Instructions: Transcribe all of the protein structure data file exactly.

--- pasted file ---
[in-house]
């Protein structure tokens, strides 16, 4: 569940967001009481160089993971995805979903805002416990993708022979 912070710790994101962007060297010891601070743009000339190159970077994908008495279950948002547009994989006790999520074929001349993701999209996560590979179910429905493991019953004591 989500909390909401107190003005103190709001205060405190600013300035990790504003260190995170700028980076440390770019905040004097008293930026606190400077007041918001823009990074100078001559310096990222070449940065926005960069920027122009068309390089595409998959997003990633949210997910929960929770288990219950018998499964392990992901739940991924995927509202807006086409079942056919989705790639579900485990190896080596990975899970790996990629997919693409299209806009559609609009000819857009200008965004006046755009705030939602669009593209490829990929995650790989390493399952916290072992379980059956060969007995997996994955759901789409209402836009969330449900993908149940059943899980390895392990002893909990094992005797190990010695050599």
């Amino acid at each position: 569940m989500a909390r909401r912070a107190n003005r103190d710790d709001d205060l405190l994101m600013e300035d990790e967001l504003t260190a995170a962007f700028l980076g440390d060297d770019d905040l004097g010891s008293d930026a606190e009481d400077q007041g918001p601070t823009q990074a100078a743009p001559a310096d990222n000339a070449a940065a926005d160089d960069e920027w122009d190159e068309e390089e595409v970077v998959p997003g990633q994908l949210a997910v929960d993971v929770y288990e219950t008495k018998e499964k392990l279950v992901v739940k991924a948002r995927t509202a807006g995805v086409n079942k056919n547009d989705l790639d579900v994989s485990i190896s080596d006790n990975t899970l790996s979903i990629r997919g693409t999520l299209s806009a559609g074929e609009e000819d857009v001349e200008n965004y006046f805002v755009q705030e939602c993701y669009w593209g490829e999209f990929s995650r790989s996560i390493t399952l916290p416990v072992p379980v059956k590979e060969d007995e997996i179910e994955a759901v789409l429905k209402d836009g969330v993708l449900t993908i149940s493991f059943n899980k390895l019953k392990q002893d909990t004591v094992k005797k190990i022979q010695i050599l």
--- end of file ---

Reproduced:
[in-house]
């Protein structure tokens, strides 16, 4: 569940967001009481160089993971995805979903805002416990993708022979 912070710790994101962007060297010891601070743009000339190159970077994908008495279950948002547009994989006790999520074929001349993701999209996560590979179910429905493991019953004591 989500909390909401107190003005103190709001205060405190600013300035990790504003260190995170700028980076440390770019905040004097008293930026606190400077007041918001823009990074100078001559310096990222070449940065926005960069920027122009068309390089595409998959997003990633949210997910929960929770288990219950018998499964392990992901739940991924995927509202807006086409079942056919989705790639579900485990190896080596990975899970790996990629997919693409299209806009559609609009000819857009200008965004006046755009705030939602669009593209490829990929995650790989390493399952916290072992379980059956060969007995997996994955759901789409209402836009969330449900993908149940059943899980390895392990002893909990094992005797190990010695050599």
């Amino acid at each position: 569940m989500a909390r909401r912070a107190n003005r103190d710790d709001d205060l405190l994101m600013e300035d990790e967001l504003t260190a995170a962007f700028l980076g440390d060297d770019d905040l004097g010891s008293d930026a606190e009481d400077q007041g918001p601070t823009q990074a100078a743009p001559a310096d990222n000339a070449a940065a926005d160089d960069e920027w122009d190159e068309e390089e595409v970077v998959p997003g990633q994908l949210a997910v929960d993971v929770y288990e219950t008495k018998e499964k392990l279950v992901v739940k991924a948002r995927t509202a807006g995805v086409n079942k056919n547009d989705l790639d579900v994989s485990i190896s080596d006790n990975t899970l790996s979903i990629r997919g693409t999520l299209s806009a559609g074929e609009e000819d857009v001349e200008n965004y006046f805002v755009q705030e939602c993701y669009w593209g490829e999209f990929s995650r790989s996560i390493t399952l916290p416990v072992p379980v059956k590979e060969d007995e997996i179910e994955a759901v789409l429905k209402d836009g969330v993708l449900t993908i149940s493991f059943n899980k390895l019953k392990q002893d909990t004591v094992k005797k190990i022979q010695i050599l």